proportionally unsound damage to the lower and middle-class. When governments are unable to
negotiate fair prices for drugs, they often have to pass some of the cost to the consumer. When
this happens, the lower and middle class cannot afford it, which causes them to sometimes seek
drugs illegally. This, in turn, increases crime, increases criminal justice costs, increases mental
and physical health problems, and increases use and cost of the healthcare system (Kolata).
Substance abuse is a vital problem in California and drug pricing is a culprit that should not be
Advocate undocumented access to health care.
Recently, California has allowed undocumented immigrants to buy health insurance from
Covered California, as well as expanded Medi-Cal to undocumented children. Our state should
continue that push by allowing undocumented enrollment in Medi-Cal to those who qualify. To
sate the criticisms of those who say the cost would be too high, implement a sliding-fee scale
where undocumented Medi-Cal enrollees will pay premiums and copays, but at a highly reduced
cost. This, alongside the associated reduction in emergency room visits, will reduce overall
4. health costs and improve quality of life for some of California’s most impoverished
Challenges and Counterarguments.
Many of these proposals potentially have a significant cost to federal government.
Combined with criticisms of the ACA including increased premiums and plans pulling out of
exchanges, the political climate may be difficult for building Obamacare rather than tearing it
down. For first steps, we recommend going to California foundations such as the California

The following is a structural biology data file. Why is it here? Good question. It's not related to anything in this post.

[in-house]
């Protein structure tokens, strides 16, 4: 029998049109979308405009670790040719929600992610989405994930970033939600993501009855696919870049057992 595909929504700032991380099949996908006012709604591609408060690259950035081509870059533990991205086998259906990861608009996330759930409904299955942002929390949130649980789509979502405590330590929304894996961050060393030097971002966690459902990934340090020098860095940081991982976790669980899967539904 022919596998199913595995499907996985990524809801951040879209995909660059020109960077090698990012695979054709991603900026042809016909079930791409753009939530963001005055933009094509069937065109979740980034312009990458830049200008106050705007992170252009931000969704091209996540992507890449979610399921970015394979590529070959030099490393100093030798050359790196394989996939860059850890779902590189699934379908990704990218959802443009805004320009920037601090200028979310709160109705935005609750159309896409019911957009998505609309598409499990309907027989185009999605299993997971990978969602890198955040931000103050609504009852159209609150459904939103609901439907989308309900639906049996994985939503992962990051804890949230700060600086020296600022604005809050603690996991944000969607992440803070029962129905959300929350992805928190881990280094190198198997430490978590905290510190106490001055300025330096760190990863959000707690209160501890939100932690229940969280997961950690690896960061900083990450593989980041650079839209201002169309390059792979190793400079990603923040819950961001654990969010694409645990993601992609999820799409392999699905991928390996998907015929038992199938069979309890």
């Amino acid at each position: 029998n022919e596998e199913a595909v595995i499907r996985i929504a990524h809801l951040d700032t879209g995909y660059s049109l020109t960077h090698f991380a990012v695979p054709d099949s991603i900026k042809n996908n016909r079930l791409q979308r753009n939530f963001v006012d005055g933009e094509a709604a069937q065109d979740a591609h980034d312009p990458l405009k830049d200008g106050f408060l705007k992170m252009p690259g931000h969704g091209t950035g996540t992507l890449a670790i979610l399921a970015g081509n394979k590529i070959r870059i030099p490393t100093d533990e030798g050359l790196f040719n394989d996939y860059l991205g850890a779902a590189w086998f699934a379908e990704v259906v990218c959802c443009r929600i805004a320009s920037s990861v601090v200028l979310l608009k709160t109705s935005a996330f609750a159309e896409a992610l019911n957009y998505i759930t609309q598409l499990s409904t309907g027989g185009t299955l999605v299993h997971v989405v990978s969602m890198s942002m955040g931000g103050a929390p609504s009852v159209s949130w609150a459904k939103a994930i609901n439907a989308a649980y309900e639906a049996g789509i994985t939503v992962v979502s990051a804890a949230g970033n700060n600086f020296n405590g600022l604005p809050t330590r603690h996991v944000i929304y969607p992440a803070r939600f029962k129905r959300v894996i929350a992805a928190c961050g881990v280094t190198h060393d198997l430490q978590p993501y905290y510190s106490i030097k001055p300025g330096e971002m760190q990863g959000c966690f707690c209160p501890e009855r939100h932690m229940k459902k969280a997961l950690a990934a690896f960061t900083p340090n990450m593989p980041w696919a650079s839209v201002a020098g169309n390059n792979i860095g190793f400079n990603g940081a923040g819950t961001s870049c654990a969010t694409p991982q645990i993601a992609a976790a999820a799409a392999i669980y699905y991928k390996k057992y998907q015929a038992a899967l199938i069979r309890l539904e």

Endowment and Blue Shield Blue Cross Foundation. These foundations have pushed for
expanded coverage in California consistently, as evidenced by their advertising for CA Senate
Bill 4, which pushed for immigrant health care coverage. If critics point to HMOs dropping out
of the exchange, point to California’s Local Initiative Medi-Cal plans, which are county run
plans that would be similar to Clinton’s proposed public option plans on the Exchange. In terms
of cost, the CBO has cited multiple times that the ACA has reduced projected healthcare costs,
not increased; any repeal would only drive up health related and administrative costs (Porter).
In America, there is a vast difference in health outcomes and health coverage between the rich
and poor. The replacement and repeal of the ACA would only allow the rich to get further ahead
and for poor to never catch up; poor health is an extreme detractor of success. By increasing
coverage and access to care, California can continue to be a leader in providing opportunity to
the lower and middle class.
5. Works Cited
CalHealthline. "Medi-Cal To Spend Nearly $1 Billion On Hepatitis C Drugs Next Year."
California Healthline. CHCF, 26 Oct. 2016. Web. 01 Dec. 2016.
CalHealthline. "Patient Satisfaction Among Low-Income Patients on the Rise, Survey
Says." California Healthline. N.p., 10 Feb. 2015. Web. 01 Dec. 2016.
California Department of Health Care Services. State of California, n.d. Web. 01 Dec. 2016.
CovereredCA. "New Survey Shows the Affordable Care Act Has Dramatically Reduced
California." Covered California Daily News. N.p., n.d. Web. 01 Dec. 2016.
Kolata, Gina, and Sarah Cohen. "Drug Overdoses Propel Rise in Mortality Rates of Young
Whites." The New York Times. The New York Times, 16 Jan. 2016. Web. 01 Dec. 2016.
Leonhardt, David. "In Health Bill, Obama Attacks Wealth Inequality." The New York Times.
The New York Times, 23 Mar. 2010. Web. 01 Dec. 2016.
Porter, Eduardo. "Rationing Health Care More Fairly." The New York Times. The New York
Times, 21 Aug. 2012. Web. 01 Dec. 2016.
Tavernise, Sabrina. "Life Spans Shrink for Least-Educated Whites in the U.S." The New York
Times. The New York Times, 20 Sept. 2012. Web. 01 Dec. 2016.